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Wachovia – Love your bank, Hate your survey

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Have you ever had a retail experience that starts with a bang and ends with a thud?

That’s what happened to me recently at Wachovia Bank, and I share it as it illustrates a core practice of Customer Satisfaction surveys that needs re-engineering.

I had occasion to open an account at Wachovia and the experience was the best I have had in retail banking for many years. It was influenced by two key factors:

  • To my good fortune, the branch was in a small community and oriented to personal service
  • The staff were all old school bankers who take time to know their customers and listen to their needs

The very next day, I received a call at home (yes, it was at dinner time) as a follow up to my visit to the branch. Impressed with the quick follow up, I agreed to participate in a live survey that was to take “3-5 minutes“. The questions were general and asked for rating on a 1-7 scale.  I made a mental note that many questions were repetitive and, like many Customer Satisfaction surveys, seemed to be crafted to elicit as many “7’s” as possible.

When we wrapped up, the operator asked me if I would be willing to participate in an additional “3-5 minute” survey that would hone in on branch specific questions. I agreed as I wanted to give props to the branch personnel. As the automated survey devolved into no more than a digital repetition of the first survey and did not provide me an opportunity to recognize the people who provided such good service in the branch, I disconnected.

Just like on Gilligan’s Island, when they started out for a “3 hour tour, a 3 hour tour”, I felt that I had been invited to spend 3-5 minutes and then duped into a 12-15 minute experience that was artificial and frustrating.

I really do not understand how corporate executives continue to be lulled into attaching importance to Customer Satisfaction surveys. Most surveys are prefaced by indicating that “only a 10 or 7 will indicate full satisfaction” and the questions are too generic to allow any real insight to be collected. When consumers are lulled to sleep with too many questions and too little discernible differences, responses become less and less meaningful. Face it, in that circumstance, consumers just want to wrap it up and could care less what number rating is offered up.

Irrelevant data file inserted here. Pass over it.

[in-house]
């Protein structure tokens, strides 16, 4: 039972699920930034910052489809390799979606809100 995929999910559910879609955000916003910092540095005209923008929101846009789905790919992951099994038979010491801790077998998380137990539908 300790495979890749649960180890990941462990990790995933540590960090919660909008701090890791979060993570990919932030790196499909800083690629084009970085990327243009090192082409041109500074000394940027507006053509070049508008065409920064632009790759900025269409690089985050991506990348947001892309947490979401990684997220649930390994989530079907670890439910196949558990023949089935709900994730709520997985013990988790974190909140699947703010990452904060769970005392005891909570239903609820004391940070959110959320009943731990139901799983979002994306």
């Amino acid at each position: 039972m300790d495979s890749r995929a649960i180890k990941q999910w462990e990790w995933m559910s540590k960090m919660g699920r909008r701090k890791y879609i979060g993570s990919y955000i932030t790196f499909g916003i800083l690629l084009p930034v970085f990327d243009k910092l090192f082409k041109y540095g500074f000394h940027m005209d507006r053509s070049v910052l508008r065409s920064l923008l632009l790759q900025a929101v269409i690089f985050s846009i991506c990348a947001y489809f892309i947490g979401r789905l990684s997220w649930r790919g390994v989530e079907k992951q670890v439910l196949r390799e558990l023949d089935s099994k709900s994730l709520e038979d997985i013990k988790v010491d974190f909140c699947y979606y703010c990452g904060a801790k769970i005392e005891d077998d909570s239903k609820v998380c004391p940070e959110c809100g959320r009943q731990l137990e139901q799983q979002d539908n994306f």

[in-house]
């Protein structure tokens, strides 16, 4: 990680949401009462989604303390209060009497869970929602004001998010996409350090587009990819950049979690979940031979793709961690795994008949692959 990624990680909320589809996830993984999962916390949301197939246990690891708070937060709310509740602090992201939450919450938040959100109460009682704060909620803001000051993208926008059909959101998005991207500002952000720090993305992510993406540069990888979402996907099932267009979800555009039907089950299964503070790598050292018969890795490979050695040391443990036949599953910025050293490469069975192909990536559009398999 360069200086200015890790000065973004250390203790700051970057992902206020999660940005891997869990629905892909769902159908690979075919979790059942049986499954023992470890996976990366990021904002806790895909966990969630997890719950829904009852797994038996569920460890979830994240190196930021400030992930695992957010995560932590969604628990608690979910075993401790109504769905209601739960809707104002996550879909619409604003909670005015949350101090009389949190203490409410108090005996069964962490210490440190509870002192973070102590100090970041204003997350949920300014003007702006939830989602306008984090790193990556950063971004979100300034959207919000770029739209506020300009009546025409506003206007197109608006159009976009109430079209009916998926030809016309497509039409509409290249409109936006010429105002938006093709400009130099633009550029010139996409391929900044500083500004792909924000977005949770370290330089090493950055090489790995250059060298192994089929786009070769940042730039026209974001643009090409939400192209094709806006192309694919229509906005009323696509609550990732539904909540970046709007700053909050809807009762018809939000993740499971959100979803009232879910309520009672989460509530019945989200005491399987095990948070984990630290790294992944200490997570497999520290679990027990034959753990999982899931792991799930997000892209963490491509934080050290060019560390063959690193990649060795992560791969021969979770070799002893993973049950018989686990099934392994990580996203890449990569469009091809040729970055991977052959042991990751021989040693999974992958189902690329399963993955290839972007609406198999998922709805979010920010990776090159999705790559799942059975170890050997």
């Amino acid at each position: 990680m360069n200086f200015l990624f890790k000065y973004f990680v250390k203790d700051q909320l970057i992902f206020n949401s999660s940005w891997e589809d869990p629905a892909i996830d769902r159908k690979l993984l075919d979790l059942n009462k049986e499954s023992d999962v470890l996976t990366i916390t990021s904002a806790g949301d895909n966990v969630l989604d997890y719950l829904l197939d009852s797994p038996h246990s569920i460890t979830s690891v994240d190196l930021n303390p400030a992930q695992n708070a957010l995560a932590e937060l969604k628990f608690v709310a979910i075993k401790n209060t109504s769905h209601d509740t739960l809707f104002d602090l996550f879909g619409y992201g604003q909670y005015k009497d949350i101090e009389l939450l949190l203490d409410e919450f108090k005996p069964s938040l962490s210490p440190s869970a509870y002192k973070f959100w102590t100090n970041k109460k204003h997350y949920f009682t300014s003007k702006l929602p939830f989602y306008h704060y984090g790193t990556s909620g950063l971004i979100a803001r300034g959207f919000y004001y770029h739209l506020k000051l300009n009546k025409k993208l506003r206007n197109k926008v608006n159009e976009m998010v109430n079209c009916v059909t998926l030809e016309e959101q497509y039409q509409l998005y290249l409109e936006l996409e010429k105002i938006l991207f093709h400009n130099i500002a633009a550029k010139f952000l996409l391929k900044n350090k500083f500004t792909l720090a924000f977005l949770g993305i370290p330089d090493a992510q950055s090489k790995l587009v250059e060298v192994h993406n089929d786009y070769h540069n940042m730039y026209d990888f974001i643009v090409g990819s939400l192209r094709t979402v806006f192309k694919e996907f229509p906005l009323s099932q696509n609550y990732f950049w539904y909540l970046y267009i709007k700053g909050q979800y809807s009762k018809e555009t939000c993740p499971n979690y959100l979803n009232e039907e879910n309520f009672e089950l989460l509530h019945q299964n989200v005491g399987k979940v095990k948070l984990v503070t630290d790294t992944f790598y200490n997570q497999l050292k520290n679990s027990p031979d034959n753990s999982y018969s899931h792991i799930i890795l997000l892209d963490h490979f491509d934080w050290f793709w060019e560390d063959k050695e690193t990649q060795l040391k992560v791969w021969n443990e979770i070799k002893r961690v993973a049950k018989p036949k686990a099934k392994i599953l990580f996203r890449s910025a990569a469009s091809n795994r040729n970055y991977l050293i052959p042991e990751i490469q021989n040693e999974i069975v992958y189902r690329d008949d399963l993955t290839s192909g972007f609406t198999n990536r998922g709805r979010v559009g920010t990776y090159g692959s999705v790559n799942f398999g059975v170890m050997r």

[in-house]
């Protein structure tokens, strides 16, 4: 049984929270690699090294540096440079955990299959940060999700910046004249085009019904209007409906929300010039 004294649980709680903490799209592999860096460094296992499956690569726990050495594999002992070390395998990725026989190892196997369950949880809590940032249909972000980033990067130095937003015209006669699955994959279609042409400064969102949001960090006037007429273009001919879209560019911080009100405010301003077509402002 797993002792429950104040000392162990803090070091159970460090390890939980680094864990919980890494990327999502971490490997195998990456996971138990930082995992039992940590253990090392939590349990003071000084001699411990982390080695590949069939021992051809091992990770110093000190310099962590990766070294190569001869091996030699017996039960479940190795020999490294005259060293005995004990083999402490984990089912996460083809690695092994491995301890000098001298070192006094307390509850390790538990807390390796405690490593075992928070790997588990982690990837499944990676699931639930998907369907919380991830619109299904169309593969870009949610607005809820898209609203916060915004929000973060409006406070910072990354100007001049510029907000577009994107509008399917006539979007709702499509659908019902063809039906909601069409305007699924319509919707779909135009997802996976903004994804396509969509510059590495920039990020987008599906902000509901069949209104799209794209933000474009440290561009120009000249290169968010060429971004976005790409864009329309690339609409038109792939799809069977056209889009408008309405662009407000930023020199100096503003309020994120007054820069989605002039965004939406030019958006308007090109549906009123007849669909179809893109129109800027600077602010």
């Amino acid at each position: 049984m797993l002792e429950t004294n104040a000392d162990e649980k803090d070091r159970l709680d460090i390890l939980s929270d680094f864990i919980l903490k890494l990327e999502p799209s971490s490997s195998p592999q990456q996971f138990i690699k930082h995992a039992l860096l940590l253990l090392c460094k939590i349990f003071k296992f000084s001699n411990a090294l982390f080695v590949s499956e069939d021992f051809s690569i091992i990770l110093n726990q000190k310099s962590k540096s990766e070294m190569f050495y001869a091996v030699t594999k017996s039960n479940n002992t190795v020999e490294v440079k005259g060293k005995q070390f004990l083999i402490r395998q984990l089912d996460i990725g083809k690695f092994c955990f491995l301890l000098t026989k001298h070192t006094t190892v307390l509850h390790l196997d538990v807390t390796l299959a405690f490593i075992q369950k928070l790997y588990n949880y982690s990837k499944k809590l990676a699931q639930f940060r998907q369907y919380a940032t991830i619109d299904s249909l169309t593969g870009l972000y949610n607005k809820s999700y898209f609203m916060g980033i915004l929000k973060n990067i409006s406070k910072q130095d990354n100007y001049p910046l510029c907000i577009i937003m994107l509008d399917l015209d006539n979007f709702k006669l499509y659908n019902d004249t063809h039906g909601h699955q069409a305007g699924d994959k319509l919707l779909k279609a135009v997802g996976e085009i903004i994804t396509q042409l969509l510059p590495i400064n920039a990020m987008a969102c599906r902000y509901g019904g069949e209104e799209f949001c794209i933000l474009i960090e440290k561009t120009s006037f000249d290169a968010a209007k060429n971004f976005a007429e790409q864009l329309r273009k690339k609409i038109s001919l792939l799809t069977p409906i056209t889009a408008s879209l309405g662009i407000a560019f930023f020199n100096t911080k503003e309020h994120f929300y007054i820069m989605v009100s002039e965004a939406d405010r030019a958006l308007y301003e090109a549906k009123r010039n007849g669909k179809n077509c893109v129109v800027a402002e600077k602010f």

This is one more item of evidence that cements my conviction that Customer Satisfaction surveys are not reliable indicators of future customer loyalty or intent to repurchase. The survey I would like to conduct would be to gauge the level of skepticism associated with Consumer Satisfaction awards, the ones you often see as part of automobile advertisements. Given the customer experience I had with survey execution,  why should we really think that one of those trophies means that the car next to it is worth our hard earned money?

It is time to rethink, restructure, and rewrite how these surveys are executed if they are to continue to have relevance in the market.

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Banking & Cards

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